ID practice not helping security

Published: Wednesday, April 18, 2012 at 6:56 a.m.
Last Modified: Wednesday, April 18, 2012 at 6:56 a.m.

Under Florida’s Government in the Sunshine law, a citizen is supposed to be able to walk into a meeting of a public body to watch the proceedings without revealing their identity to anyone.

But not at the Polk County School Board.

To get into the School District’s main office in Bartow, which is where the School Board meets, residents have to show a driver license or state-issued identity card.

Then the person has to wear a sticker with their picture on it.

The ID scan is to identify sex offenders and predators by checking with the Florida Department of Law Enforcement database, Ledger reporter Rick Rousos wrote about district officials’ explanation for the practice.

They didn’t mention the purpose of the name tags.

Fred Murphy, district assistant superintendent for support services, told Rousos that if someone has an arrest warrant for a sex crime, the employee using the scanner is to notify police officers who are providing security for the meeting.

Only sex crimes are searched for, Murphy said.

And the district argues that the ID check is needed to gain entrance to the building, not the meeting.

Wes Bridges, the School District’s lawyer, said license checks are “not unreasonable.”

“We haven’t had anybody shot,” he said.

It is hard to reconcile a desire to provide security at a meeting with a identity check which targets only sex offenders.

What the identity check doesn’t do is discover if someone bringing a firearm or a knife or a bomb into the building.

If district officials were truly concerned about security, they would replace the ID scanner with a metal detector such as they have nearby in the Polk County Courthouse.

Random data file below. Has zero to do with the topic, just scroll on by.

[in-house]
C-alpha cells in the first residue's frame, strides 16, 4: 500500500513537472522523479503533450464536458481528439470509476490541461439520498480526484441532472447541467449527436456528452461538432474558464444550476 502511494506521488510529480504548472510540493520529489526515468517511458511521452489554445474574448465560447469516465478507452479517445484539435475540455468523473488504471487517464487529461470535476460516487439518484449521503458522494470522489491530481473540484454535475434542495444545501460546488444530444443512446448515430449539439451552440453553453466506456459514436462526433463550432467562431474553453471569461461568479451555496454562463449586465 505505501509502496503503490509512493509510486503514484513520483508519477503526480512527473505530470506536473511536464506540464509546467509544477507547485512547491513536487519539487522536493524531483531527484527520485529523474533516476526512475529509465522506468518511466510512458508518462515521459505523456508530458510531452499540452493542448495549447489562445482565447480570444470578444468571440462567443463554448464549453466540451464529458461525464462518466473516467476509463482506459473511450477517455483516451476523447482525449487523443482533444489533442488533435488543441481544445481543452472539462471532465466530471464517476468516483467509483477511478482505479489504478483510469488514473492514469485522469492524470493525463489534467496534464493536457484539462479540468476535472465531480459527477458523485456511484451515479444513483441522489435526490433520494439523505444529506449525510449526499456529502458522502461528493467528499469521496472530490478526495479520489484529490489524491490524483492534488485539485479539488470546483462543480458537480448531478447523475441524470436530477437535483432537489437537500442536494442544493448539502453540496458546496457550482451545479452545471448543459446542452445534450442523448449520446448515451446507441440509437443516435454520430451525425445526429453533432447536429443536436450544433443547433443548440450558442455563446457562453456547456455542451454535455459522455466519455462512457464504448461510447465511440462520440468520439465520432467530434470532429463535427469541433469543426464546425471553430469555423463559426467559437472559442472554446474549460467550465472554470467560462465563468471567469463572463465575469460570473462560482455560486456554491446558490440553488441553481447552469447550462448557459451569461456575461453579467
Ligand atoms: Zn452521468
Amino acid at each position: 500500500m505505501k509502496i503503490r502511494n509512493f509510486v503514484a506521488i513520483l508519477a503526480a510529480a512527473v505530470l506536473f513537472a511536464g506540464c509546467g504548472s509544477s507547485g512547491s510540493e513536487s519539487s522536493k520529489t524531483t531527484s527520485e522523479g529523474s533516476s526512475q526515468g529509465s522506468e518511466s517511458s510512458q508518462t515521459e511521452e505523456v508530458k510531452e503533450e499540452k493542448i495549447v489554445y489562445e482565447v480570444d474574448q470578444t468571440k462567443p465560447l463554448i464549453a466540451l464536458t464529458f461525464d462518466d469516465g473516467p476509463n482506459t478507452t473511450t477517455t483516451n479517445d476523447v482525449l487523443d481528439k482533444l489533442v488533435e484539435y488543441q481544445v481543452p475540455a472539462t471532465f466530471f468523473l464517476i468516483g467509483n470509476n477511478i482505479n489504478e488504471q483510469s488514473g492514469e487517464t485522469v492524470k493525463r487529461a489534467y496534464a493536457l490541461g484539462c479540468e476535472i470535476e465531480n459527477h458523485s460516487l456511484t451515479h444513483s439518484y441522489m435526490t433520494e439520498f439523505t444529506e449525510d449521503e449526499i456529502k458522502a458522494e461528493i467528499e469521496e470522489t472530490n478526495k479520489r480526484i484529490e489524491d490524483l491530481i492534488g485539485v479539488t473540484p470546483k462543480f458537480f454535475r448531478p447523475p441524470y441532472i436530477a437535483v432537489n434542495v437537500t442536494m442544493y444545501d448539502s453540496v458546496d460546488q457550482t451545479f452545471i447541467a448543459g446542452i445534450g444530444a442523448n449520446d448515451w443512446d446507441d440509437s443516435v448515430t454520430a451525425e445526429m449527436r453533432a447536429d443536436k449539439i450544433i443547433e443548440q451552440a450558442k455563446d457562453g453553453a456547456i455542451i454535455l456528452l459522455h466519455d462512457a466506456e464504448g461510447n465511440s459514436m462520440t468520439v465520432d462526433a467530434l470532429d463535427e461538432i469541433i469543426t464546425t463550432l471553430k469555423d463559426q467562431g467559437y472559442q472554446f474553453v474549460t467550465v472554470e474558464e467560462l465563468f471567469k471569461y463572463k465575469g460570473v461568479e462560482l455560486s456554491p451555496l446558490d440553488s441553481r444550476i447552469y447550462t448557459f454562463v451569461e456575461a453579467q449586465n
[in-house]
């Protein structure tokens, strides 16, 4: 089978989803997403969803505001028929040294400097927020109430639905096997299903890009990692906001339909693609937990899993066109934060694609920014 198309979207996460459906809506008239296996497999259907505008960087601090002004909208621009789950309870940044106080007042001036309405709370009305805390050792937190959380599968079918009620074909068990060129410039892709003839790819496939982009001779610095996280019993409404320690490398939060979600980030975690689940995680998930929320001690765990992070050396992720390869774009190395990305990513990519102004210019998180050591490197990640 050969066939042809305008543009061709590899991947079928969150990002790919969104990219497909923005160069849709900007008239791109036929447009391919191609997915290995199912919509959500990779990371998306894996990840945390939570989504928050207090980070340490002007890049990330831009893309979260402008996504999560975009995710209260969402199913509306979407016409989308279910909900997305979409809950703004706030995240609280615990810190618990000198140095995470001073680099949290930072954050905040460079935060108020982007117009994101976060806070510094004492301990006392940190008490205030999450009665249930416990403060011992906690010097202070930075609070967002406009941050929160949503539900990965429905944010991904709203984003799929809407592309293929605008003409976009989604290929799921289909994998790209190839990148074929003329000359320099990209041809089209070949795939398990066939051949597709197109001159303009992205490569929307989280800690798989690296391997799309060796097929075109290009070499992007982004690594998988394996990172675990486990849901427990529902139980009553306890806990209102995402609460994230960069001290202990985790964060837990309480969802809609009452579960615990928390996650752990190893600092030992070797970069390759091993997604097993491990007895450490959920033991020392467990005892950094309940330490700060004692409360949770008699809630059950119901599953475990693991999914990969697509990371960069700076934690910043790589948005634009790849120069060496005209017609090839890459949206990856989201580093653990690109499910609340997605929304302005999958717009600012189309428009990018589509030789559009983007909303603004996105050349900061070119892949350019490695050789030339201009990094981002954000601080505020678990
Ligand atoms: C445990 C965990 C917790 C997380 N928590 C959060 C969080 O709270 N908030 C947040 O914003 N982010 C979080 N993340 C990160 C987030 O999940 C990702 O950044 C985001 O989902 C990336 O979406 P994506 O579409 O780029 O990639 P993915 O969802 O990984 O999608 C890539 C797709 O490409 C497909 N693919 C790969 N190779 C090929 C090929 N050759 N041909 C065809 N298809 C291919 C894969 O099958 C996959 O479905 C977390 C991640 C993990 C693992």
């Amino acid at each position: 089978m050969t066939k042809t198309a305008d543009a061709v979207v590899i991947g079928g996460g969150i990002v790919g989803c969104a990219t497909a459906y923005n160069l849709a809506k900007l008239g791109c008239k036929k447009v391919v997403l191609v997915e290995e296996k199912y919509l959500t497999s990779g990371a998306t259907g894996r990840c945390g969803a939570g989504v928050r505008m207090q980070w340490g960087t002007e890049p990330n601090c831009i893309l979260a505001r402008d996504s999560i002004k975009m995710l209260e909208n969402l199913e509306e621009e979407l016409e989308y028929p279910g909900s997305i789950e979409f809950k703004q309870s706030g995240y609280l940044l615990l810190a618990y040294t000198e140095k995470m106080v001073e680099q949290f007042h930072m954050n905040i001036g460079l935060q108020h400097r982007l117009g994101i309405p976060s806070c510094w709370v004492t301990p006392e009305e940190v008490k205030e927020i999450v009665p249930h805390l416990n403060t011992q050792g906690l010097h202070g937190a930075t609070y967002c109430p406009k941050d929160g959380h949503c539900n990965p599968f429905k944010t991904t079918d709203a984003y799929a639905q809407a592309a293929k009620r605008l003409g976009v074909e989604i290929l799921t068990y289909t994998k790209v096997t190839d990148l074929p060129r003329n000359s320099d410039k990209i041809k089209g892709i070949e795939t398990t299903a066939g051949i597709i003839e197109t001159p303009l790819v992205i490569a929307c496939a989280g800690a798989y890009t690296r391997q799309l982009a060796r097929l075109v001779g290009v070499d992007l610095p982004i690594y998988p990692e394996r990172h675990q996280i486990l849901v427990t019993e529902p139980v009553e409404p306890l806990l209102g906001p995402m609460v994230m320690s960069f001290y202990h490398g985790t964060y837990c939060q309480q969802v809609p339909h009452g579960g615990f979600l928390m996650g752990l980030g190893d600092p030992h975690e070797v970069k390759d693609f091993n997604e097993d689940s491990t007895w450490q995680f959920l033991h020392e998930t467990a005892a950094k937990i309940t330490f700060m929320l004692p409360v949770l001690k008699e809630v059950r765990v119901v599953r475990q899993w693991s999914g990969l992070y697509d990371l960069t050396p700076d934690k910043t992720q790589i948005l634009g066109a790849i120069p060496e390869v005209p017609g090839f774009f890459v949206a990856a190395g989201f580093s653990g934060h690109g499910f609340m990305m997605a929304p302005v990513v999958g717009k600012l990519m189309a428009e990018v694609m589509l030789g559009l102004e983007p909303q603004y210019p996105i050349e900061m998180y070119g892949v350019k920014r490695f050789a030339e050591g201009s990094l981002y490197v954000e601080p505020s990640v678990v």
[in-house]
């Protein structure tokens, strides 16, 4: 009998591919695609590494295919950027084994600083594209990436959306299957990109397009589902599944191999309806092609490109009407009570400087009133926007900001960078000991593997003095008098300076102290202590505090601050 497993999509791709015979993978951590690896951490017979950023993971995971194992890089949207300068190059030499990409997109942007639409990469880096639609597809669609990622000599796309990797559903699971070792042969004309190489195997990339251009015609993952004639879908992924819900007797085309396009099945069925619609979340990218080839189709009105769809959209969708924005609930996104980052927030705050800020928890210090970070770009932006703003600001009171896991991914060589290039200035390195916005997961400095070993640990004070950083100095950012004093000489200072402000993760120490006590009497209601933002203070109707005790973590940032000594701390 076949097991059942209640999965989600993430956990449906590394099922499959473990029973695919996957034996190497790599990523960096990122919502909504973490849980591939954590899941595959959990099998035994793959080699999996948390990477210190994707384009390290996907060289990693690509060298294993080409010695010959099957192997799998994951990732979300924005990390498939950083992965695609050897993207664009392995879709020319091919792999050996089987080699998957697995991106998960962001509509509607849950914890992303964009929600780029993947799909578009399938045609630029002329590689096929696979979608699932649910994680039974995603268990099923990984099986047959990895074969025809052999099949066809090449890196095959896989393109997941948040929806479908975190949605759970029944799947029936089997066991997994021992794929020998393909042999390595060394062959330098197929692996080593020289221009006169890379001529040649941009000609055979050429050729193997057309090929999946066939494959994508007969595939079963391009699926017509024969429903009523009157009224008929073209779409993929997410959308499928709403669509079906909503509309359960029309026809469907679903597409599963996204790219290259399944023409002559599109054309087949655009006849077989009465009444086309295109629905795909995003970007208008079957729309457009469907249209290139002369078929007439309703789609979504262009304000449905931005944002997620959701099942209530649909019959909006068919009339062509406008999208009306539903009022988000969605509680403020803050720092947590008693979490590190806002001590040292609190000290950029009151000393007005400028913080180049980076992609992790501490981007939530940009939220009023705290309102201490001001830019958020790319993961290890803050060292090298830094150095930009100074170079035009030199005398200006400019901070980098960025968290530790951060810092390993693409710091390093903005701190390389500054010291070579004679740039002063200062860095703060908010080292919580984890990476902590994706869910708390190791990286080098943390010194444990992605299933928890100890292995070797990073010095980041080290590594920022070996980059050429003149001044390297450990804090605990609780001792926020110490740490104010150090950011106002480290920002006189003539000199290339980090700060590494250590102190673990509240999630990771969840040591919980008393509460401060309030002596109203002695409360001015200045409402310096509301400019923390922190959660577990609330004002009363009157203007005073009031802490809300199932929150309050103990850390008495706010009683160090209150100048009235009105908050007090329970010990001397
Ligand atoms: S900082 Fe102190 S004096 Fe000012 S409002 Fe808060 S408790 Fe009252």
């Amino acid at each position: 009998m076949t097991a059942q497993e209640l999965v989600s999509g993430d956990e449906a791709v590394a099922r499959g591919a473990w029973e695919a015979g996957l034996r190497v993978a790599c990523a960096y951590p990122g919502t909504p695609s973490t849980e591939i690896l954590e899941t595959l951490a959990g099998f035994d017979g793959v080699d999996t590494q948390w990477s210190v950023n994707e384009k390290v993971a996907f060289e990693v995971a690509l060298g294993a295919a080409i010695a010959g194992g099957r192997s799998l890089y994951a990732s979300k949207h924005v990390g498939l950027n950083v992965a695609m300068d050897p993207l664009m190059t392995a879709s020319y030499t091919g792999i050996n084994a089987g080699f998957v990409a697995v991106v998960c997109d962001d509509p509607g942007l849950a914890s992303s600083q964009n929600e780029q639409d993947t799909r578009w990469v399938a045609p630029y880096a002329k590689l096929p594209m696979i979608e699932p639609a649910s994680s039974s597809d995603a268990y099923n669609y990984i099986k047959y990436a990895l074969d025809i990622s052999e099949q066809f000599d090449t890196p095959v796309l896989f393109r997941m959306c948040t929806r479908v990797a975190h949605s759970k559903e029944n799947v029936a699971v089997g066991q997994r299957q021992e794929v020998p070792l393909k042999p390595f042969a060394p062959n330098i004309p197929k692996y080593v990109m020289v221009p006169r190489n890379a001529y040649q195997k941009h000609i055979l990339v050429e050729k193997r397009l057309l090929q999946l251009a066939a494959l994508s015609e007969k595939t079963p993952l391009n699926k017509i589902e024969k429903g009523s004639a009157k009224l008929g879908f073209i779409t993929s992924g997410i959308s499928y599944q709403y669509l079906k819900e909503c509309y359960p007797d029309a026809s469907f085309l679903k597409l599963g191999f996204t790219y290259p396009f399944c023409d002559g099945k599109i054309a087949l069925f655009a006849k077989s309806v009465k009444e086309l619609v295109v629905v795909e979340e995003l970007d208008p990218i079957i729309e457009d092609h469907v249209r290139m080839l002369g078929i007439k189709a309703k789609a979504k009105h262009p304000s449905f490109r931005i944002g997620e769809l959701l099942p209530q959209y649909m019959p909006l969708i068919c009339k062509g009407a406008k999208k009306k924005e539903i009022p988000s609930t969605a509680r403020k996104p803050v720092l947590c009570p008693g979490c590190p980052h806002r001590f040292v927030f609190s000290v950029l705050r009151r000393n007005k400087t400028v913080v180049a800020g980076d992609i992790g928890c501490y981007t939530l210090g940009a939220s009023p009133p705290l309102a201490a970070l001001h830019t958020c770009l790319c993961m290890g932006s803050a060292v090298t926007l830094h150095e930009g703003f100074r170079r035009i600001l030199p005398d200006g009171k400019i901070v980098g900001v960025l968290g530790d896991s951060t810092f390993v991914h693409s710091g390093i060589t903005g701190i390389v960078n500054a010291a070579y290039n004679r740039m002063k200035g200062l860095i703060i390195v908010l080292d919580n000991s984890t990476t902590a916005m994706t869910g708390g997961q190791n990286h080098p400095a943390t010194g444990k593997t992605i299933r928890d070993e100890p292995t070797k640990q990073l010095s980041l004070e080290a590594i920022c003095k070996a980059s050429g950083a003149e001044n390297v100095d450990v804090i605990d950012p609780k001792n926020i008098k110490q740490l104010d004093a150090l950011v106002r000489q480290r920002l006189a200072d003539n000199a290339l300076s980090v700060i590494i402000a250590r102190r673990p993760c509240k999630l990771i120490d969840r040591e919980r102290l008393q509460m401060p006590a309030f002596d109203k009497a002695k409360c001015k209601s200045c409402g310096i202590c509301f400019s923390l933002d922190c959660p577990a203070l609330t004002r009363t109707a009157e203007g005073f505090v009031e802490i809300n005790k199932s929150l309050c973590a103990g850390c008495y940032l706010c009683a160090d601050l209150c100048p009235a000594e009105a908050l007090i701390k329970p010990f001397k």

And why do district officials need to tag and label every person who wishes to attended a School Board meeting?

This isn’t a meet-and-greet at a convention, in which the participants wander around the room introducing themselves.

People are supposed to be able to attend board meetings for any reason — curiosity if nothing else — without having to become part of a permanent data base kept by the School Board.

Murphy told Rousos that those computer files are encrypted,

But those files are public record — and if someone wants access to them, the School District has no legal authority to deny them.

The whole system is an absurdity.

The chances of someone not attending a School Board meeting because they have to show identification is small, unless, of course, they are a wanted sex offender.

But that is not the point.

The point is the apparent paranoia on the part of the Polk County School District.

The ID scan does not provide security to either School District employees or Board members. All it does it put on the record who has entered the building and attended board meetings.

Why does the district need to know that?

If someone does shoot up a board meeting, it would make the criminal easier to identify.

But as Bridges pointed out, no one has done that yet.

And if the officials are concerned about that, they need security, not an ID scanner.

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